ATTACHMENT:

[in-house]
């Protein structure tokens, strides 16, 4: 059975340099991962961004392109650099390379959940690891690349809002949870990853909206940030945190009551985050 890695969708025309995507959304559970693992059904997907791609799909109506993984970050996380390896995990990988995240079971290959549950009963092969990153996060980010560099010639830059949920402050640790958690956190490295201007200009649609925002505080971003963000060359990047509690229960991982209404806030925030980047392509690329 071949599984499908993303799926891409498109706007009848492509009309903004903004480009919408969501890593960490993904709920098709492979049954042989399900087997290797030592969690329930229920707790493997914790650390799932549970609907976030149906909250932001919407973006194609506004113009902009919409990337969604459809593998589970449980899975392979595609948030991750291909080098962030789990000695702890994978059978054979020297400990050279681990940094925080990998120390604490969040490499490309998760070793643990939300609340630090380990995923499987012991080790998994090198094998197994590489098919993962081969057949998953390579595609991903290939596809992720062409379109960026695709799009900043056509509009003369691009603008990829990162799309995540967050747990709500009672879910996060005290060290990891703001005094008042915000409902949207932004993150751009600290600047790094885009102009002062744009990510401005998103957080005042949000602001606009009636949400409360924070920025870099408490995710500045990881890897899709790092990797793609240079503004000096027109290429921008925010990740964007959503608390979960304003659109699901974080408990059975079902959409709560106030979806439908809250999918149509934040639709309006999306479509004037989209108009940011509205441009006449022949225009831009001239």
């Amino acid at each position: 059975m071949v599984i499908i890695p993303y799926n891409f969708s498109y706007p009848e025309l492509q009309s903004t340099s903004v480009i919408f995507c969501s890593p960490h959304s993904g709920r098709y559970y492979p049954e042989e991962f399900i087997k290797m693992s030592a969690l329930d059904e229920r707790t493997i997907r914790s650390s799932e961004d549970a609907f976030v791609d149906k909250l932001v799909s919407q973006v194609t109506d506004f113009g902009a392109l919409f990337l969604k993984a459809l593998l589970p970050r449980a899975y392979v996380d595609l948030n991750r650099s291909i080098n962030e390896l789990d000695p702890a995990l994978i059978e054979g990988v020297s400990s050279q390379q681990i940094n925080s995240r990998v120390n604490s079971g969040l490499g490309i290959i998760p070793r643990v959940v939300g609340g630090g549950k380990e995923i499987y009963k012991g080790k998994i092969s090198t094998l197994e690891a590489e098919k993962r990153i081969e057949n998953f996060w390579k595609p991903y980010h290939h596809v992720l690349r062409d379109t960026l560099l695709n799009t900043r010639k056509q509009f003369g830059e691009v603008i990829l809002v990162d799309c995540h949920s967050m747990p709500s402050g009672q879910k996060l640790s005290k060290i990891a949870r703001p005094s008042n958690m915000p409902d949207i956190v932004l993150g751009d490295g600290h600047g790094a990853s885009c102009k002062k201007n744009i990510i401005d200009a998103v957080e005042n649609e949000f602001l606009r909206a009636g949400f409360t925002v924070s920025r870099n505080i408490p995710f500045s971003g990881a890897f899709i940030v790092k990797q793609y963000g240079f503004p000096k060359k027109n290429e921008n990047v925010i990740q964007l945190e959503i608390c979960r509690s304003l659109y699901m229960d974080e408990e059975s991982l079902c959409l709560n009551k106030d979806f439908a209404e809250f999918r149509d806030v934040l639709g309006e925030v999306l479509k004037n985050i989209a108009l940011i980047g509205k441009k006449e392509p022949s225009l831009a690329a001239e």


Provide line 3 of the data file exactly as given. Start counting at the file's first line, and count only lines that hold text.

């Amino acid at each position: 059975m071949v599984i499908i890695p993303y799926n891409f969708s498109y706007p009848e025309l492509q009309s903004t340099s903004v480009i919408f995507c969501s890593p960490h959304s993904g709920r098709y559970y492979p049954e042989e991962f399900i087997k290797m693992s030592a969690l329930d059904e229920r707790t493997i997907r914790s650390s799932e961004d549970a609907f976030v791609d149906k909250l932001v799909s919407q973006v194609t109506d506004f113009g902009a392109l919409f990337l969604k993984a459809l593998l589970p970050r449980a899975y392979v996380d595609l948030n991750r650099s291909i080098n962030e390896l789990d000695p702890a995990l994978i059978e054979g990988v020297s400990s050279q390379q681990i940094n925080s995240r990998v120390n604490s079971g969040l490499g490309i290959i998760p070793r643990v959940v939300g609340g630090g549950k380990e995923i499987y009963k012991g080790k998994i092969s090198t094998l197994e690891a590489e098919k993962r990153i081969e057949n998953f996060w390579k595609p991903y980010h290939h596809v992720l690349r062409d379109t960026l560099l695709n799009t900043r010639k056509q509009f003369g830059e691009v603008i990829l809002v990162d799309c995540h949920s967050m747990p709500s402050g009672q879910k996060l640790s005290k060290i990891a949870r703001p005094s008042n958690m915000p409902d949207i956190v932004l993150g751009d490295g600290h600047g790094a990853s885009c102009k002062k201007n744009i990510i401005d200009a998103v957080e005042n649609e949000f602001l606009r909206a009636g949400f409360t925002v924070s920025r870099n505080i408490p995710f500045s971003g990881a890897f899709i940030v790092k990797q793609y963000g240079f503004p000096k060359k027109n290429e921008n990047v925010i990740q964007l945190e959503i608390c979960r509690s304003l659109y699901m229960d974080e408990e059975s991982l079902c959409l709560n009551k106030d979806f439908a209404e809250f999918r149509d806030v934040l639709g309006e925030v999306l479509k004037n985050i989209a108009l940011i980047g509205k441009k006449e392509p022949s225009l831009a690329a001239e």